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Mitochondrial disease

University of Sydney

  • Early-Mid Career Fellowship
Date Funded:
  • 1 February, 2017
Chief Investigator/s:
  • Dr. Ryan Davis

Mitochondrial diseases are the commonest group of inherited metabolic disorders. Children often present with severe disease that is fatal in two thirds of patients before the age of 16. Adults tend to endure chronic and progressive disease that is often be severely debilitating and precludes them from employment. Mitochondrial diseases are notoriously difficult to diagnose due to the diversity of genetic causes (>300 mutations in mitochondrial DNA and >150 known nuclear disease genes), the extreme variability in clinical presentation (the same mutation in a family can manifest very differently) and a lack of comprehensive and definitive diagnostic tools.

The current diagnostic pathway involves invasive, expensive and inaccurate testing that often results in patients going undiagnosed or being misdiagnosed and spending years trying to access appropriate healthcare. This project will evaluate two new diagnostic tools, metabolomic biomarker profiling and genomic sequencing, in order to define a rapid, cost-effective, comprehensive and accurate diagnostic pathway that will improve the diagnosis of mitochondrial diseases.

Accurate diagnosis enables specialist clinicians to encourage disease modifying lifestyle changes, to administer appropriate treatments, identify and avoid contraindicated pharmacological agents (e.g. the common antiepileptic sodium valproate can cause death in mitochondrial disease patients presenting with seizures) and to provide informed family planning. The accurate diagnosis of mitochondrial diseases would also have a significant impact on the cost to NSW Health associated with undiagnosed or misdiagnosed patients, would enable treatment development through better understanding of disease pathophysiology in defined disease-specific cohorts, would define patient cohorts for genotype-specific clinical trials and enable appropriate treatment administration to those who will benefit most.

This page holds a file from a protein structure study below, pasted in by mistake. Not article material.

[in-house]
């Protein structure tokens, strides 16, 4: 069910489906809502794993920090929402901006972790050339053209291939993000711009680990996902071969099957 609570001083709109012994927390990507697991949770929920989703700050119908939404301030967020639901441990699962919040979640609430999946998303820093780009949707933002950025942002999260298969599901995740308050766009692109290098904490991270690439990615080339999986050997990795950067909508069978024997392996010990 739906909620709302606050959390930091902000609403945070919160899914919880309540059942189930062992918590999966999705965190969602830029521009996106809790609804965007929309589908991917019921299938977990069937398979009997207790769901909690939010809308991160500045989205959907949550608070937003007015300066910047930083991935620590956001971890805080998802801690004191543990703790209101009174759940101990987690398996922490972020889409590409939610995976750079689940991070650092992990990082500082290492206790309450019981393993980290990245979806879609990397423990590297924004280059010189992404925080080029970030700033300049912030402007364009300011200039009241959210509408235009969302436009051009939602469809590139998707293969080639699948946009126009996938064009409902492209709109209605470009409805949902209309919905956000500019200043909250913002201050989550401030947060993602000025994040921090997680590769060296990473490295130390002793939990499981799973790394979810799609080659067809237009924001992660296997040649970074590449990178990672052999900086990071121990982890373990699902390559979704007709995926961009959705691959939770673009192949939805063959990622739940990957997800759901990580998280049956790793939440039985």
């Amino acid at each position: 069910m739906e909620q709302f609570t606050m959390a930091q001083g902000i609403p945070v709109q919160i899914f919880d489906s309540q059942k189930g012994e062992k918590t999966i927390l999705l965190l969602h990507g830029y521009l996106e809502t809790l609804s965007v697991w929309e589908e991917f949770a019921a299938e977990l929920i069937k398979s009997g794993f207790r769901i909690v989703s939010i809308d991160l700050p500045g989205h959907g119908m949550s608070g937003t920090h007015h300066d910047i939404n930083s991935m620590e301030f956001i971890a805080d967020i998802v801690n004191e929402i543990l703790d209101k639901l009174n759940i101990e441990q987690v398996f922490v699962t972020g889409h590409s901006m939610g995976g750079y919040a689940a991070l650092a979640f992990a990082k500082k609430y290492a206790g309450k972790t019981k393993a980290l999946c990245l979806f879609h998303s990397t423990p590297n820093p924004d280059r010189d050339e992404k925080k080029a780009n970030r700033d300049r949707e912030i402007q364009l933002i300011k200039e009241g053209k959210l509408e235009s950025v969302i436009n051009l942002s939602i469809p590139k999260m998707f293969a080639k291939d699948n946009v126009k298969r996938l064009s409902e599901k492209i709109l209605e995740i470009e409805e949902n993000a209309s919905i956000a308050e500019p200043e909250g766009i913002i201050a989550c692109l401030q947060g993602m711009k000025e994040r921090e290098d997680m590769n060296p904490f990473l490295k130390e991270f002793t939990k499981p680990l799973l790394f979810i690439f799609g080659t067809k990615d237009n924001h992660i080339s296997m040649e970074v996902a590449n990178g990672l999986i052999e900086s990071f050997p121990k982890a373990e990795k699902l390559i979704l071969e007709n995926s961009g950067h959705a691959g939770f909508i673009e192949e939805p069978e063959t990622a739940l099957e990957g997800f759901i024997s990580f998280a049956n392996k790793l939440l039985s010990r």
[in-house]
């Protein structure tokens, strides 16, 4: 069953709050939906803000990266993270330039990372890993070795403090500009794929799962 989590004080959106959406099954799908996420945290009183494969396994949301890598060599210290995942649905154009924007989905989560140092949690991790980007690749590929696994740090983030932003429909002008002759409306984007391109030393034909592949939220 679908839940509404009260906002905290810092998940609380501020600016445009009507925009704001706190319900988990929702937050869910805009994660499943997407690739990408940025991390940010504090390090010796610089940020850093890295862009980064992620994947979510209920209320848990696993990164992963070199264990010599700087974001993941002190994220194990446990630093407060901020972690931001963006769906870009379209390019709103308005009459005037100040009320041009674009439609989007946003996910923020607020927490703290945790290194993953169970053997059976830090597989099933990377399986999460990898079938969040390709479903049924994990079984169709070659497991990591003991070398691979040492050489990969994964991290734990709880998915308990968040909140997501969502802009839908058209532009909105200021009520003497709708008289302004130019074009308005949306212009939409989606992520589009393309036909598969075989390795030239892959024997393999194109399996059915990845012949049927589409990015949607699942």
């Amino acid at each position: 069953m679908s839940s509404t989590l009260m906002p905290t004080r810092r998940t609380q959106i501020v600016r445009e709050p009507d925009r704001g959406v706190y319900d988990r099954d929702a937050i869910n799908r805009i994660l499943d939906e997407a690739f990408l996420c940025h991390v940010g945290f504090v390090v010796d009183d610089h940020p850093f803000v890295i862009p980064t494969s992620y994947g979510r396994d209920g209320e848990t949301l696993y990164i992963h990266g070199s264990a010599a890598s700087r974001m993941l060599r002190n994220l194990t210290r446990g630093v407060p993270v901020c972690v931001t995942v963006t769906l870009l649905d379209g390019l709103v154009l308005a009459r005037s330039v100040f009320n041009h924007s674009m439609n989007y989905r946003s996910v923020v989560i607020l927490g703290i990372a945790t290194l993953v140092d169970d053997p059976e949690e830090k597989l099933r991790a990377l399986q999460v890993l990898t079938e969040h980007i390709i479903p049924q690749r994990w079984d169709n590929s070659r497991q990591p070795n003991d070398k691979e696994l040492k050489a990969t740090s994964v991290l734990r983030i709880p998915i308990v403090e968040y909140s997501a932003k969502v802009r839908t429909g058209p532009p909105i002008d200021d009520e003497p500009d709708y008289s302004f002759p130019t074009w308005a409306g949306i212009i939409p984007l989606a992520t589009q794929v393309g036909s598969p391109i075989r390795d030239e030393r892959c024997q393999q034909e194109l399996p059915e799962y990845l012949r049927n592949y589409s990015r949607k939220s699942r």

As genomic sequencing and bioinformatic analysis costs are still considerable, the first objective of this project is to develop metabolite signatures (combinations of small molecules that can be used to define a disease discriminatory test) of the mitochondrial disease group and individual mitochondrial diseases. This frontline indication of disease will inform clinical decision-making on whether to progress to other diagnostic testing, including comprehensive genomic sequencing.

As a result of recent technological advances, it is now possible to simultaneously and comprehensively sequence both mitochondrial and nuclear genomes. However, the very recent introduction of this technique means that objective research evidence for its applicability to genomic healthcare and how best to integrate it into clinical practice is lacking. Therefore, the second objective of this project is to develop a robust bioinformatic approach for the identification of causative mitochondrial disease mutations.